FECL 57 (March 1999):This issue of the FECL was ready to go to press the same day NATO launched its air raids against Yugoslavia. In view of these dramatic developments, reports in this issue concerning asylum and immigration appear in a new light. The new war in Yugoslavia can but lead to a massive rise in refugees. The question is where they will find protection, considering the EU governments' firm determination to prevent new mass-arrivals of refugees. Be that as it may, the EU's asylum and immigration policy objectives might prove unviable and dangerous much sooner than anyone would have expected. This is one conclusion to be drawn from the following contribution by Jan Øberg, head of the Transnational Foundation for Peace and Future Research (TFF) in Lund, Sweden.
NATO's unwise, counterproductive and non-legal bombing of sovereign Yugoslavia is justified by President Bill Clinton, EU and other Western leaders, as well as media, with reference to humanitarian concerns. We are told that air strikes serve to stop ethnic cleansing, future massacres and refugee flows, and to prevent innocent children and women from being killed. This comes from the NATO's marketing department. Diplomatically expressed, bombings will produce what they are said to prevent. NATOs justification of the bombings lacks credibility for the following reasons.
Why did the West do absolutely nothing before this crisis became violent?
There were many opportunities for a negotiated solution. TFF, for instance, has suggested a variety of options since 1992 that could have prevented violence and the killing we have seen the last year. In no other conflict have there been so many early warnings and so little preventive diplomacy. The Kosovo catastrophe was among the most predictable of all. It is intellectual nonsense to claim that 'everything else has been tried and NATO bombings was the only option left'.
The immediate consequence of the threats of NATO air strikes is that OSCE's verification mission had to be withdrawn and that almost all humanitarian organizations withdrew to protect their staff. More refugees are now fleeing over the border to Macedonia. With fewer ears and eyes on the ground, all sides - NATO included - can feel free to step up the killing.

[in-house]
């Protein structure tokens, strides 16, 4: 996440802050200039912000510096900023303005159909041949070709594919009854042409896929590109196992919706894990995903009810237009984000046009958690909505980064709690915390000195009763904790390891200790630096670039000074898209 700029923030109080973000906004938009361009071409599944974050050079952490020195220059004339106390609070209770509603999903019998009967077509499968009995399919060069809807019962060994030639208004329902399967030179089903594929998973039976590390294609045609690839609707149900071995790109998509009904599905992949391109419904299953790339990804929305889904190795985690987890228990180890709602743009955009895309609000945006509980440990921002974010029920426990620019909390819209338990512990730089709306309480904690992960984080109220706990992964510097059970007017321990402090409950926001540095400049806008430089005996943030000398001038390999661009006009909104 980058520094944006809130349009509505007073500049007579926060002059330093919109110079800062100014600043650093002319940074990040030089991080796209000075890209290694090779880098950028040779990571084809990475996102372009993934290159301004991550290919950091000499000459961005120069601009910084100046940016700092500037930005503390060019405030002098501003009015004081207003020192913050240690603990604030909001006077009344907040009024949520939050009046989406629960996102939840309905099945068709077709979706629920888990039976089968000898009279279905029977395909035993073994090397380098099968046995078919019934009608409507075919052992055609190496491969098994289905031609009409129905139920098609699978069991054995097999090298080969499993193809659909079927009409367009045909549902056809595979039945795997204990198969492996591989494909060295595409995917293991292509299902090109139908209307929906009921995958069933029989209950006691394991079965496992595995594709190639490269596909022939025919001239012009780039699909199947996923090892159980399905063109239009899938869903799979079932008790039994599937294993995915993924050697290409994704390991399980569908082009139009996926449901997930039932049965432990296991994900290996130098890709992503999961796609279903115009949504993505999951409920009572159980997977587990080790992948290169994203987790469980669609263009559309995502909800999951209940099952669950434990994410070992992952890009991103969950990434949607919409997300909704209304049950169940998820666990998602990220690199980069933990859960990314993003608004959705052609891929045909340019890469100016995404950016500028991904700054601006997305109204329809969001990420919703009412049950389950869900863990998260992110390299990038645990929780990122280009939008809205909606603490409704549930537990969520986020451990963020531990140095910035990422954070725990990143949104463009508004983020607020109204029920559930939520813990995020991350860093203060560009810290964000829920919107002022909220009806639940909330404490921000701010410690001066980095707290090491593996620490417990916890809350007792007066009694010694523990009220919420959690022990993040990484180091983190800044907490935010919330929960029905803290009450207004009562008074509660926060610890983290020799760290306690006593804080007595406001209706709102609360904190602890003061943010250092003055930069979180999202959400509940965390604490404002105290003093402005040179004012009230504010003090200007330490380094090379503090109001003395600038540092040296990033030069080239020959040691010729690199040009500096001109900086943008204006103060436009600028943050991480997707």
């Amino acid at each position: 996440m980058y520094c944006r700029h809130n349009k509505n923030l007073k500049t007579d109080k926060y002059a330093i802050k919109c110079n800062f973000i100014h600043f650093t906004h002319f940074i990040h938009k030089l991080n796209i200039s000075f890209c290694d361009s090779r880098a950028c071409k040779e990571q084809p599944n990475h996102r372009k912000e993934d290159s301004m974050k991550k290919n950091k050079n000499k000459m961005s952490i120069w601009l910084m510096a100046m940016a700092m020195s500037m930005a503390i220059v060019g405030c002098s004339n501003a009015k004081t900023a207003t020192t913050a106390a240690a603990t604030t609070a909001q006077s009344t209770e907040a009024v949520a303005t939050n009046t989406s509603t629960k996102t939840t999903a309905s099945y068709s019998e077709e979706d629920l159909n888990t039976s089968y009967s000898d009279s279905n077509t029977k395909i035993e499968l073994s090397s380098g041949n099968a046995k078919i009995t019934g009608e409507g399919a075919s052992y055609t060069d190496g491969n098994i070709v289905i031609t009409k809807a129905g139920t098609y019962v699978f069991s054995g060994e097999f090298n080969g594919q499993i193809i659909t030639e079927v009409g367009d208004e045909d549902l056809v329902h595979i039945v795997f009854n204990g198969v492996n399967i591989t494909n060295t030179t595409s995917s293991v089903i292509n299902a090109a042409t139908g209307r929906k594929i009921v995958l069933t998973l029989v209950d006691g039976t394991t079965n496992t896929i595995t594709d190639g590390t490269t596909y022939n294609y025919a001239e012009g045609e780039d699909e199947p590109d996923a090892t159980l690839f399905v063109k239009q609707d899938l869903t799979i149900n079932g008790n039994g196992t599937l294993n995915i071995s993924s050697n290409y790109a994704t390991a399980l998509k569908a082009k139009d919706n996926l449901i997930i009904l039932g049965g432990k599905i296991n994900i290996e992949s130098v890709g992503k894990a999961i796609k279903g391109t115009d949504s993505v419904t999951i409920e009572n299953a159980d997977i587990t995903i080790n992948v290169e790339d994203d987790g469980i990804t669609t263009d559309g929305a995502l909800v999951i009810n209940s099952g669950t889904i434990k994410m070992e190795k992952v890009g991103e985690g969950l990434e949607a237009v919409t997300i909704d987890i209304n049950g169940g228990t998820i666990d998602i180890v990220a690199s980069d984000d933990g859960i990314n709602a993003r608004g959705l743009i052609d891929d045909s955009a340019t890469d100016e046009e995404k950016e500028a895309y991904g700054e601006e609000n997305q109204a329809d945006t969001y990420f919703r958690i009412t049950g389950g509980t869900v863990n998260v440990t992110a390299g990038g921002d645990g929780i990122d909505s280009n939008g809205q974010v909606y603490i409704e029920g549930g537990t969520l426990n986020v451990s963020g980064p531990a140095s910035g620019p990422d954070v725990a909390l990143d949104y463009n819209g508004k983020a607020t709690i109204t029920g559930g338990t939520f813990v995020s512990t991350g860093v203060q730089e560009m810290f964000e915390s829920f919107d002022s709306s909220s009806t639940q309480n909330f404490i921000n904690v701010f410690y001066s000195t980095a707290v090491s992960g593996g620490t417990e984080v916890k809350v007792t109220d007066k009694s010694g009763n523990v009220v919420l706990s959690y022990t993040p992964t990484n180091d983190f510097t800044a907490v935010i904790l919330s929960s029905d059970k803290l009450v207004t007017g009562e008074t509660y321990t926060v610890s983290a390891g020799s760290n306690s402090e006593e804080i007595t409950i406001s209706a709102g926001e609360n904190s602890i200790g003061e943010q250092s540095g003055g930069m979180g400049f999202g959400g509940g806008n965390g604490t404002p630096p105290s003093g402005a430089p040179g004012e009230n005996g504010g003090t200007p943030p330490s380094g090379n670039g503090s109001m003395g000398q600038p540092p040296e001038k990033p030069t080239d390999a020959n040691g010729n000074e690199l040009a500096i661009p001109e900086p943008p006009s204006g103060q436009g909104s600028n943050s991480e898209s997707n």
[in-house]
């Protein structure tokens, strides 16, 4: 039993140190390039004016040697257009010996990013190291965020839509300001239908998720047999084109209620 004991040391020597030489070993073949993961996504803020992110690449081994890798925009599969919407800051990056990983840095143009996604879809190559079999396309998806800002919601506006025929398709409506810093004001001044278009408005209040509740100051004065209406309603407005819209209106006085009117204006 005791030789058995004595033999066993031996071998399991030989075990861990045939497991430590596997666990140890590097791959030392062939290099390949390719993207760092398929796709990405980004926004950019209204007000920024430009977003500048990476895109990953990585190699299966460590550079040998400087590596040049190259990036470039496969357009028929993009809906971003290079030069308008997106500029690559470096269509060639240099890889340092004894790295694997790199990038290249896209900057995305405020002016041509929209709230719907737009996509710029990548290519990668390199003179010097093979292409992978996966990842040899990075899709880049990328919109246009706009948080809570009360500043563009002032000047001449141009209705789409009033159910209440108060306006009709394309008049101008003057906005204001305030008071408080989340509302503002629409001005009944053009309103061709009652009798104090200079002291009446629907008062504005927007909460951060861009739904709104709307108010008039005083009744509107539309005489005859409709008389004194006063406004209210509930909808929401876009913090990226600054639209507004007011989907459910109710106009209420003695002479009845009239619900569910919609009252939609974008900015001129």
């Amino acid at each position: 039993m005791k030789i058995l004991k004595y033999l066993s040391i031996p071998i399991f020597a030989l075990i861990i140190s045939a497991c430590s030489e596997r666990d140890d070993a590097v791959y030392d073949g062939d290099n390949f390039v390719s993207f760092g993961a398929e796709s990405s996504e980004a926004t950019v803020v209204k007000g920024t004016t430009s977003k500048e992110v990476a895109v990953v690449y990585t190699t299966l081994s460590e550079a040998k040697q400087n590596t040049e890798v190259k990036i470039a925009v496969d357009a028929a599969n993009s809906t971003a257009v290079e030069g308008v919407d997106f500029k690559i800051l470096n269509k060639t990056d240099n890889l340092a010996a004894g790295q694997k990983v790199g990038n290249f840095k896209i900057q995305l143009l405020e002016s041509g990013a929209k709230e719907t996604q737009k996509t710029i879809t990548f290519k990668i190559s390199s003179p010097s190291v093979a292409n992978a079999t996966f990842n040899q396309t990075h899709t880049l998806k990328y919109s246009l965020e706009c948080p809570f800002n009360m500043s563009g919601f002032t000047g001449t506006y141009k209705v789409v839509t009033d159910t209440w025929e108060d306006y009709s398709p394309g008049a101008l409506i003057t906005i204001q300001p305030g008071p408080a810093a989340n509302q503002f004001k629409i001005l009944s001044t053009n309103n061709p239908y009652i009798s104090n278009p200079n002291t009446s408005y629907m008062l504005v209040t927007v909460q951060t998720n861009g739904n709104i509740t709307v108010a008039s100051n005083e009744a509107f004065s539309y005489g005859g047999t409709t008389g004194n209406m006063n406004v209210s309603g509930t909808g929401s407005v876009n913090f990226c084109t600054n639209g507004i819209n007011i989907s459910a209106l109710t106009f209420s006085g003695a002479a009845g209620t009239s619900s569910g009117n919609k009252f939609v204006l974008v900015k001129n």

NATO bombings will be perceived as a punishment of Serbs and a clear support to Albanian hardliners. Serbs will feel that it was the Albanian side that called this hell upon them. Thus, the little hope we may have had about Serbs and Albanians living peacefuly together or as trustful neighbours in the foreseeable future, is now gone. Producing hate is the opposite of a humanitarian effort.
The Kosovo war has caused the death of about 2.000 people during the last year. This is serious. Every human life is sacred. However, the international community has chosen not to intervene:
More than 1 million people have died as a result of the Western sanctions against the Iraqi people. Perhaps as many as 500,000 have died in Burma since 1948.
An estimated 100.000 people's die per day, around the world - not in wars but because they lack the most basic daily needs such as water, clothes, shelter, food, medicine. Hundred million people have no home. There are already some 40 million refugees; Seventy Third World countries have lower standards of living today than 30 years ago; at least 800 million people go to bed hungry, every night. In economic terms, a fraction of the world's military expenditures could alleviate most of that suffering.
The world's military expenditures - NATO making up most of it - equals the combined income of the fifty per cent poorest of the world's population. Pentagon alone spends 20 times more than the entire budget of the United Nations.
And the UN - the world's most important humanitarian organization - is completely ignored in the Kosovo conflict and, these very days, being forced out of Macedonia. When will the media begin to ask what this type of "peace-making" costs - and what we could do in terms of real relief and promotion of peace for a similar amount of money?
250,000 citizens are now displaced inside Kosovo or refugees in Macedonia - about ten per cent of the Kosovo-Serbs and ten per cent of the Kosovo-Albanians. They certainly need help. But so do the 650,000 mostly Serb refugees (according to UNHCR) who have fled from Croatia, Bosnia and elsewhere during the dissolution of ex-Yugoslavia, about half of them as a result of "ethnical cleansing" in Croatia, in 1995. This is Europe's largest refugee problem, but it goes largely unnoticed.
Why has the West upheld various types of sanctions against the people of Yugoslavia since 1991? The majority of citizens suffer one way or the other from these sanctions, not the least the sick and the pensioners. They, and everybody else, will stand behind President Milosevic in this crisis.
All the 'soft' humanitarian coating of this type of militaristic policies is probably an attempt to convince women, soldiers' and pilots' wives and mothers and the general do-good sentiment in the American public. But will they still believe this when the casualty figures rise?
24, March, 1999 Dr. Jan Øberg, TFF
Contact: TFF, Vegagatan 25, S-22357 Lund; Tel: +46/46 145909; Fax: +46/46 144512; E-mail: email@example.com